Bronx Lebanon Hospital Center Bronx, NY, United States
Abhilasha Jyala, MD1, Elona Shehi, 2, Manthan Makadia, MD3, Harish Patel, MD, FACG2 1Bronx Lebanon Hospital Center, Bronx, NY; 2BronxCare Hospital Center, Bronx, NY; 3BronxCare Health System, Bronx, NY
Introduction: Bariatric surgery is widely used for the management of obesity. Patients with Roux-En-Y Gastric Bypass can develop peptic ulcer disease of the remnant stomach. Peptic ulcer perforation presents as acute abdomen, and free peritoneal air on imaging studies confirms the diagnosis. We discuss a case of perforation of the excluded duodenum in a patient with prior gastric bypass, with subtle clinical presentation of acute pancreatitis and absence of pneumoperitoneum on computerized tomogram (CT) scan of abdomen.
Case Description/Methods: A 37 year-old female with no co-morbid conditions presented to our emergency room with a 8/10 intensity epigastric abdominal pain for 4 days, radiating to her back. Her pulse was 96 beats per minute , blood pressure of 108/72 mm of Hg, and epigastric tenderness on abdominal exam. Patient is a smoker and reports 5 to 9 alcoholic drinks per week . Denies NSAIDs use. She had Roux-En-Y Gastric Bypass surgery in 2011, with 100 lbs weight loss . She had cholecystectomy for acute cholecystitis in 2015. Laboratory parameter at presentation revealed total bilirubin levels of 1.6 mg/dl with predominant direct, ALT of 131 IU/dL, serum lipase of 1523 IU/dL. She had CT scan of abdomen that revealed fat stranding in vicinity of pancreatic head with small amount of free fluid (Figure 1A). She was managed as alcohol induced acute pancreatitis and planned for the magnetic resonance cholangiopancretiography (MRCP). Her clinical condition deteriorated over course of 48 hours requiring intensive care monitoring. Abdominal exam revealed peritoneal signs. Repeat CT scan of abdomen revealed large volume ascites with no free peritoneal air and absence of extravasation of the oral contrast (Figure 1B). A diagnostic aspiration revealed fluid lipase of 19264 U/L and, bilirubin of 11 mg/dL. She underwent exploratory laparotomy with drainage of 5 liters of biliary fluid from peritoneal cavity. Kocherization of duodenum revealed a 7 mm perforation in lateral wall of duodenum.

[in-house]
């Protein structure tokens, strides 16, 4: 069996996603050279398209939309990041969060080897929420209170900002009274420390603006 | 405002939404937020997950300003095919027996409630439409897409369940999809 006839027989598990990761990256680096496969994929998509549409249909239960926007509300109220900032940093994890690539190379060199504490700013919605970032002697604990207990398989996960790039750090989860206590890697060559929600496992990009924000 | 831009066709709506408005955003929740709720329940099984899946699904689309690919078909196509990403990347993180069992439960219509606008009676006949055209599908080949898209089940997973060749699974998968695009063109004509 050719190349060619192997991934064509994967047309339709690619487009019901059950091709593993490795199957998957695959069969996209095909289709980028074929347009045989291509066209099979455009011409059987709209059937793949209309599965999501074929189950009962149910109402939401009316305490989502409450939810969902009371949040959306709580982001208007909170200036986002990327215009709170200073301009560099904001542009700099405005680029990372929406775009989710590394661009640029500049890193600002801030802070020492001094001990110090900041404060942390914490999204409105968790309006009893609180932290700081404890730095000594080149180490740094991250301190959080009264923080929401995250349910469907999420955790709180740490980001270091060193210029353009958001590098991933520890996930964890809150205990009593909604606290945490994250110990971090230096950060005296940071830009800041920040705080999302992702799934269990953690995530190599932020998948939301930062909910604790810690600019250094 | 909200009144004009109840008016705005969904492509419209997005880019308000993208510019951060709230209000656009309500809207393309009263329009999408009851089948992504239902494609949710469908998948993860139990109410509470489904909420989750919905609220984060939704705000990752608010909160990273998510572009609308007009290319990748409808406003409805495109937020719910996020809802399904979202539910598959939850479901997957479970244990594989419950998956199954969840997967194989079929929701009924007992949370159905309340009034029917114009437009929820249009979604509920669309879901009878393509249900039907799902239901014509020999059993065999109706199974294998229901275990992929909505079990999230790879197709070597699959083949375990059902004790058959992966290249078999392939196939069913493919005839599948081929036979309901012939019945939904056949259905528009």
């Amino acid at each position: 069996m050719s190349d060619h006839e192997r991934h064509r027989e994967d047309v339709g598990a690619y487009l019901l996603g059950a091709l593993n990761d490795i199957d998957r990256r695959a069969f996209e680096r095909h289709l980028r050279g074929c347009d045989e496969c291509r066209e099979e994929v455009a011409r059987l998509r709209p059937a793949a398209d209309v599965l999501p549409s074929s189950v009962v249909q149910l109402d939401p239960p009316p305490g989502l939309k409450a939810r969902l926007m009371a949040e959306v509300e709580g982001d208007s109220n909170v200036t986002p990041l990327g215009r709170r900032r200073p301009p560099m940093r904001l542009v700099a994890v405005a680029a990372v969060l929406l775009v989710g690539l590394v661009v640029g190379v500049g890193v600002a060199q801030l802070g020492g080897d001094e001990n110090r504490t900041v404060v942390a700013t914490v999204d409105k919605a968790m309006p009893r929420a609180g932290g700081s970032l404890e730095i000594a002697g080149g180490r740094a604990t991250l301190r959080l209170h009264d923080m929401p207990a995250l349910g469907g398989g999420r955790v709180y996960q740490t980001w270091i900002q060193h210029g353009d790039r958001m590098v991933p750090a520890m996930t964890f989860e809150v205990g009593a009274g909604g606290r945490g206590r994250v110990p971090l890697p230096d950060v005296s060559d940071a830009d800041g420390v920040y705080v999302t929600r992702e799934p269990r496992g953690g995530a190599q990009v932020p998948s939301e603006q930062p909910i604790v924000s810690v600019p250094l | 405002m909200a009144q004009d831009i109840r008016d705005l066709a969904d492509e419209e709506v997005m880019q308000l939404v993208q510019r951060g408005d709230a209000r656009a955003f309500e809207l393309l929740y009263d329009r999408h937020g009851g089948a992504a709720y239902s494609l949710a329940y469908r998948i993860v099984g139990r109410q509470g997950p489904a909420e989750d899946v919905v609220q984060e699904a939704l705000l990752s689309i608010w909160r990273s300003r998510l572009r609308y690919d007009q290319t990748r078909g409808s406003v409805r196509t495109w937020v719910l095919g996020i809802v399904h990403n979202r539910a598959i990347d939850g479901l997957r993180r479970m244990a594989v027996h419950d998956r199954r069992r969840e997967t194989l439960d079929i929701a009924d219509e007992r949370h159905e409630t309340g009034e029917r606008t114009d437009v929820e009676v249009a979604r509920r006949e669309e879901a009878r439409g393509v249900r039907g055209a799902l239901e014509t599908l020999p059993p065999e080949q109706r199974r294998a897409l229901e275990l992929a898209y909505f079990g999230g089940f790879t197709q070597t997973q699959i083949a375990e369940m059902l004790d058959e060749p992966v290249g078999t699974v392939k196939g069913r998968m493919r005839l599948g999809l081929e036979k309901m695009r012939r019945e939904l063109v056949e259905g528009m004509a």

Discussion: Absence of pneumoperitoneum on imaging studies can deceive the diagnosis of perforated peptic ulcer in patients with gastric bypass. Ingested air flows through gastrojejunostomy and bypasses remnant stomach. Worsening ascites with high bilirubin levels in aspirated fluid and the worsening clinical condition should raise suspicion for peptic ulcer in remnant gastro-duodenal area.
Figure: A. CT Abdomen at presentation showing peripancreatic stranding. B. CT Abdomen at 72 hours showing new onset ascites.
Disclosures: Abhilasha Jyala indicated no relevant financial relationships. Elona Shehi indicated no relevant financial relationships. Manthan Makadia indicated no relevant financial relationships. Harish Patel indicated no relevant financial relationships.
Abhilasha Jyala, MD1, Elona Shehi, 2, Manthan Makadia, MD3, Harish Patel, MD, FACG2. P2018 - A Subtle Presentation of Duodenal Perforation in a Patient with Prior Roux-En-Y Gastric Bypass, ACG 2021 Annual Scientific Meeting Abstracts. Las Vegas, Nevada: American College of Gastroenterology.